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Shrinkage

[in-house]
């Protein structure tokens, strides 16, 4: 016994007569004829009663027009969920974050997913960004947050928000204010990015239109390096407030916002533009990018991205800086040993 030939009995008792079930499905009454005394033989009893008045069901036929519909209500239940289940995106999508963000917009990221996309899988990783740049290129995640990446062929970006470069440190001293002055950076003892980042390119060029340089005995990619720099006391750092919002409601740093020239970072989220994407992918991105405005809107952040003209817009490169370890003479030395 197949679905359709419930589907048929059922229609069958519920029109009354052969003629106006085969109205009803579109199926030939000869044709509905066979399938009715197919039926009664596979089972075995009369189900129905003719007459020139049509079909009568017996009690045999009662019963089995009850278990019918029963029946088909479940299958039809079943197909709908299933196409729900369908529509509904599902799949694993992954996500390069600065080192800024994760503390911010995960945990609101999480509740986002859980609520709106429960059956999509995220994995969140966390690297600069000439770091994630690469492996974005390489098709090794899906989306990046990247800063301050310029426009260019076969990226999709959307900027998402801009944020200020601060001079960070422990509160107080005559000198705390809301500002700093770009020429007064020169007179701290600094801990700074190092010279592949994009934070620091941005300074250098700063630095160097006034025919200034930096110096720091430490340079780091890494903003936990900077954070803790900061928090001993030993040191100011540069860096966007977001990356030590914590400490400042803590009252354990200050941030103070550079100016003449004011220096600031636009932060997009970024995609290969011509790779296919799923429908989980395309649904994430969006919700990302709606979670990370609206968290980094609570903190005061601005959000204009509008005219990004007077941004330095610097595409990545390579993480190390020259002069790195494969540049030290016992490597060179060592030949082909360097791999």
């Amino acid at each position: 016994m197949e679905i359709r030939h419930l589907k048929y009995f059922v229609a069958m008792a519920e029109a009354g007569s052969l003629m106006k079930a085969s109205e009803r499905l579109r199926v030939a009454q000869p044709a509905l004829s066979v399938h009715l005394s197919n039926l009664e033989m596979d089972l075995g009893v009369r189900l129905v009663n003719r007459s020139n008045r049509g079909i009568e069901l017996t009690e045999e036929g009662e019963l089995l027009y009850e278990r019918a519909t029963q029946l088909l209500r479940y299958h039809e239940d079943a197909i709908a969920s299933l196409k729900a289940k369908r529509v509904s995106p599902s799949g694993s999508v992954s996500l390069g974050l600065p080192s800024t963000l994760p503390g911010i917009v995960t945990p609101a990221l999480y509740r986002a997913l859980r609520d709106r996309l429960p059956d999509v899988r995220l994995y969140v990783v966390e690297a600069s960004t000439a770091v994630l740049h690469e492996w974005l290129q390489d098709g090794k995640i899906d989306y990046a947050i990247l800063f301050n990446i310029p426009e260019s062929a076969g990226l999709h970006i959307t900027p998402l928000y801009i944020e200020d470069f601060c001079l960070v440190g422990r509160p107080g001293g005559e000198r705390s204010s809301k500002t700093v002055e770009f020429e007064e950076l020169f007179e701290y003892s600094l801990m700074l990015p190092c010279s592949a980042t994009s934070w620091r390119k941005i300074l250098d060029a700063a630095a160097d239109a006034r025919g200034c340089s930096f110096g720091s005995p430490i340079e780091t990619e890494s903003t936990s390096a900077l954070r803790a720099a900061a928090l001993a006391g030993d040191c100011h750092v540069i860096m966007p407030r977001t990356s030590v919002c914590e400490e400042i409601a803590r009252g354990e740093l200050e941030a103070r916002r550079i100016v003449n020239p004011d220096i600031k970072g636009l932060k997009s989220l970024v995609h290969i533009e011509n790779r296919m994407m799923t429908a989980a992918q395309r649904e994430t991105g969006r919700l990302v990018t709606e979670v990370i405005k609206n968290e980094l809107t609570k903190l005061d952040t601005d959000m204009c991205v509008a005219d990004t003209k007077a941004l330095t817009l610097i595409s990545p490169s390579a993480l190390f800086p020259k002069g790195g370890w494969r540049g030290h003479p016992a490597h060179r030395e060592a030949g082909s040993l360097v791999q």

Term for the loss of liquid in a wine container due to evaporation, which occurs mainly in containers made of wood and, to a lesser extent, other materials, as well as in bottles sealed with natural corks. Compared to tanks made of stainless steel, glass or ceramics, wooden barrels are not absolutely leak-proof, but there is an exchange of substances such as liquids, oxygen and possibly also harmful substances such as microorganisms in both directions (outwards as well as inwards), which can lead to negative impairment or even spoilage of the wine. In old wooden barrels, leaks, especially between the barrel staves, can result in relatively high shrinkage. Depending on the type of wine, the resulting empty space in a barrel must be filled regularly, especially in the case of young wine, in order to prevent oxidation. The tightness of the bung or the position of the bunghole on the barrel also has an influence. Water and alcohol escape through the wood pores to different extents. In the case of water molecules, this happens more quickly, but this also depends on the humidity, air pressure and air temperature.

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